Area surrounding the abscess is usually red, painful and swollen and the skin
surrounding the abscess can feel warm to the touch.

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  • Pocket of infection that forms at the site of injury.
  • Usually filled with pus.


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Complications of Injecting Drug Use

  • Local problems—Abscess (Figures 240-2 
    Image not available.

    A 32-year-old woman with type 1 diabetes developed large abscesses all over her body secondary to injection of cocaine and heroin. Her back shows the large scars remaining after the healing of these abscesses. (Courtesy of ­Richard P. Usatine, MD.)

    and 240-3; Abscess), cellulitis, septic thrombophlebitis, local induration, necrotizing fasciitis, gas gangrene, pyomyositis, mycotic aneurysm, compartmental syndromes, and foreign bodies (e.g., broken needle parts) in local areas.2
    • IDUs are at higher risk of getting methicillin-resistant Staphylococcus aureus(MRSA) skin infections that the patient may think are spider bites (Figure 240-4).
    • Some IDUs give up trying to inject into their veins and put the cocaine directly into the skin. This causes local skin necrosis that produces round atrophic scars (Figure 240-5).
  • IDUs are at risk for contracting systemic infections, including HIV and hepatitis B or hepatitis C.
    • Injecting drug users are at risk of endocarditis, osteomyelitis (Figures 240-6and 240-7), and an abscess of the epidural region. These infections can lead to long hospitalizations for intravenous antibiotics. The endocarditis that occurs in IDUs involves the right-sided heart valves (see Chapter 50, Bacterial Endocarditis).2 They are also at risk of septic emboli to the lungs, group A β-hemolytic streptococcal septicemia, septic arthritis, and candidal and other fungal infections.


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A 40–year-old male patient with type 2 diabetes, taking a “flozin” (SGLT2 inhibitor), calls your office because he is having difficulty urinating and quite a bit of pain in the perineal area. He has not felt well for several days and was running a low-grade fever. He went to his chiropractor 2 days ago when he only had pain and swelling in the scrotum and the chiropractor adjusted his … well, we won't go there….He is now noting that his temperature is higher (he doesn't have a thermometer and is reading his temperature via his old mood ring from the 1990s). You suggest that he present to your office.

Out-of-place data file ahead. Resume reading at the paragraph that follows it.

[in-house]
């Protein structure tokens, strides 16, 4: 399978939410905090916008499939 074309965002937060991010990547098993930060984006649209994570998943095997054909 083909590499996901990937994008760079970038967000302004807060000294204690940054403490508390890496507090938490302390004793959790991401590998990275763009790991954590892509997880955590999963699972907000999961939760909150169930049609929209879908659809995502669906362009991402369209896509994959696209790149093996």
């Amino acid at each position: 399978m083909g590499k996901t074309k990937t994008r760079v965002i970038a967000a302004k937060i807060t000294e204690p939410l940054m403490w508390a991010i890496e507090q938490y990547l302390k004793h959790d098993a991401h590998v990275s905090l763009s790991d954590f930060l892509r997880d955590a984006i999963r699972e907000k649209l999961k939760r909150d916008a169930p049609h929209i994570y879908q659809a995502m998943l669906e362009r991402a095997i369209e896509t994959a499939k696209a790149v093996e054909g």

Examination reveals an obese male who is waddling into the office because of pain in his scrotal area. Vitals: blood pressure 150/100 mm Hg, pulse 112 bpm, respirations 20 bpm, and temperature 39.0°C. Other significant findings include a swollen scrotum that is dusky red, exquisitely tender to touch, and without crepitus. You do not have extended laboratory access in your office, but a urine dipstick is negative for blood and leukocyte esterase. His blood sugar, which is usually fairly well controlled, is elevated at 320 mg/dL.

Your next step for this patient will be which of the following?

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The correct answer is B. You answered B.

The correct answer is “B.” This presentation likely represents Fournier gangrene (and remember that SGLT2 inhibitors, such as this patient is on, increase the risk of Fournier). The erythematous, swollen scrotum with pain out of proportion to examination and associated signs of fever, tachycardia, and elevated blood sugar make Fournier gangrene the most likely diagnosis. While crepitus is common with Fournier gangrene due to presence of gas-forming anaerobic bacteria, its absence does not rule out gangrene. Without early surgical debridement and IV antibiotics, infection can progress rapidly to sepsis and multiorgan failure. Therefore, “B,” emergent surgical referral, is the best option for this patient. Antibiotics, particularly oral (options “A” and “B”), are inappropriate as a sole therapy. Broad-spectrum IV antibiotics may be part of initial management, but “D” is incorrect because the patient emergently needs surgical debridement to remove the necrotic tissue.

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